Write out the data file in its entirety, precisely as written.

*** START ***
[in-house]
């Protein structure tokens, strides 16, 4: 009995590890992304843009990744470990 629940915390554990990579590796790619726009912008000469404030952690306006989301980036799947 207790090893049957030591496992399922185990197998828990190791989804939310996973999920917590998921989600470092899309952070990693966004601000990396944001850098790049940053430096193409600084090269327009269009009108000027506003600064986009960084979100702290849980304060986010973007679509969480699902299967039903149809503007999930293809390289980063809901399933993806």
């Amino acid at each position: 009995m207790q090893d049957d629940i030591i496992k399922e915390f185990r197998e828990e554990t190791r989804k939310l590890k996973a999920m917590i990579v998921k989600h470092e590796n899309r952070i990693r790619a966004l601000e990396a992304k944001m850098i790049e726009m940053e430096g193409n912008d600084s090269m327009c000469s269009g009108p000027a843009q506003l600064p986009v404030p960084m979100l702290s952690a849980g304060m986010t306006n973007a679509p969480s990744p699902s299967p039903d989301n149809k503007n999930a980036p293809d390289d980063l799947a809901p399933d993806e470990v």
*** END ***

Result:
[in-house]
């Protein structure tokens, strides 16, 4: 009995590890992304843009990744470990 629940915390554990990579590796790619726009912008000469404030952690306006989301980036799947 207790090893049957030591496992399922185990197998828990190791989804939310996973999920917590998921989600470092899309952070990693966004601000990396944001850098790049940053430096193409600084090269327009269009009108000027506003600064986009960084979100702290849980304060986010973007679509969480699902299967039903149809503007999930293809390289980063809901399933993806």
């Amino acid at each position: 009995m207790q090893d049957d629940i030591i496992k399922e915390f185990r197998e828990e554990t190791r989804k939310l590890k996973a999920m917590i990579v998921k989600h470092e590796n899309r952070i990693r790619a966004l601000e990396a992304k944001m850098i790049e726009m940053e430096g193409n912008d600084s090269m327009c000469s269009g009108p000027a843009q506003l600064p986009v404030p960084m979100l702290s952690a849980g304060m986010t306006n973007a679509p969480s990744p699902s299967p039903d989301n149809k503007n999930a980036p293809d390289d980063l799947a809901p399933d993806e470990v």